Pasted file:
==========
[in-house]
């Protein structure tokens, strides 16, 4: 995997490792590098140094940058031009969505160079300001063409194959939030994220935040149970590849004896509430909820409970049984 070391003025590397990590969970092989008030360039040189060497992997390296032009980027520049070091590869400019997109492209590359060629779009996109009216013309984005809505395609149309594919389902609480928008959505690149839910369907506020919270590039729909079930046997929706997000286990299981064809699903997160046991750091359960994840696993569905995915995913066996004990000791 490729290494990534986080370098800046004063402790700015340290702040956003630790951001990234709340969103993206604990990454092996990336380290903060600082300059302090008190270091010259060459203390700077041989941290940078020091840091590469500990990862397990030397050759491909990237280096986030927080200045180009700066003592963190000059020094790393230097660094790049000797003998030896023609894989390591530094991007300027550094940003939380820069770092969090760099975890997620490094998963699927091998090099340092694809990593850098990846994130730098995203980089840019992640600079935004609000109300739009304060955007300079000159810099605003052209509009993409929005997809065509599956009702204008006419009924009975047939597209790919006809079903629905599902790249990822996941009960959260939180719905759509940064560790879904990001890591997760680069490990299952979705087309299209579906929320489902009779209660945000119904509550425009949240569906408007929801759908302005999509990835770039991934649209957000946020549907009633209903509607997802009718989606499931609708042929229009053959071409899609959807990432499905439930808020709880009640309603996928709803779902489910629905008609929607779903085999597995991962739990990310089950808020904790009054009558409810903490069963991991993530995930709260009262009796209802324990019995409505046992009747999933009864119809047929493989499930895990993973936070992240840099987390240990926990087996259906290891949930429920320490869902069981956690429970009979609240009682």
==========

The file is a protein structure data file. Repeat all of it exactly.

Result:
[in-house]
């Protein structure tokens, strides 16, 4: 995997490792590098140094940058031009969505160079300001063409194959939030994220935040149970590849004896509430909820409970049984 070391003025590397990590969970092989008030360039040189060497992997390296032009980027520049070091590869400019997109492209590359060629779009996109009216013309984005809505395609149309594919389902609480928008959505690149839910369907506020919270590039729909079930046997929706997000286990299981064809699903997160046991750091359960994840696993569905995915995913066996004990000791 490729290494990534986080370098800046004063402790700015340290702040956003630790951001990234709340969103993206604990990454092996990336380290903060600082300059302090008190270091010259060459203390700077041989941290940078020091840091590469500990990862397990030397050759491909990237280096986030927080200045180009700066003592963190000059020094790393230097660094790049000797003998030896023609894989390591530094991007300027550094940003939380820069770092969090760099975890997620490094998963699927091998090099340092694809990593850098990846994130730098995203980089840019992640600079935004609000109300739009304060955007300079000159810099605003052209509009993409929005997809065509599956009702204008006419009924009975047939597209790919006809079903629905599902790249990822996941009960959260939180719905759509940064560790879904990001890591997760680069490990299952979705087309299209579906929320489902009779209660945000119904509550425009949240569906408007929801759908302005999509990835770039991934649209957000946020549907009633209903509607997802009718989606499931609708042929229009053959071409899609959807990432499905439930808020709880009640309603996928709803779902489910629905008609929607779903085999597995991962739990990310089950808020904790009054009558409810903490069963991991993530995930709260009262009796209802324990019995409505046992009747999933009864119809047929493989499930895990993973936070992240840099987390240990926990087996259906290891949930429920320490869902069981956690429970009979609240009682």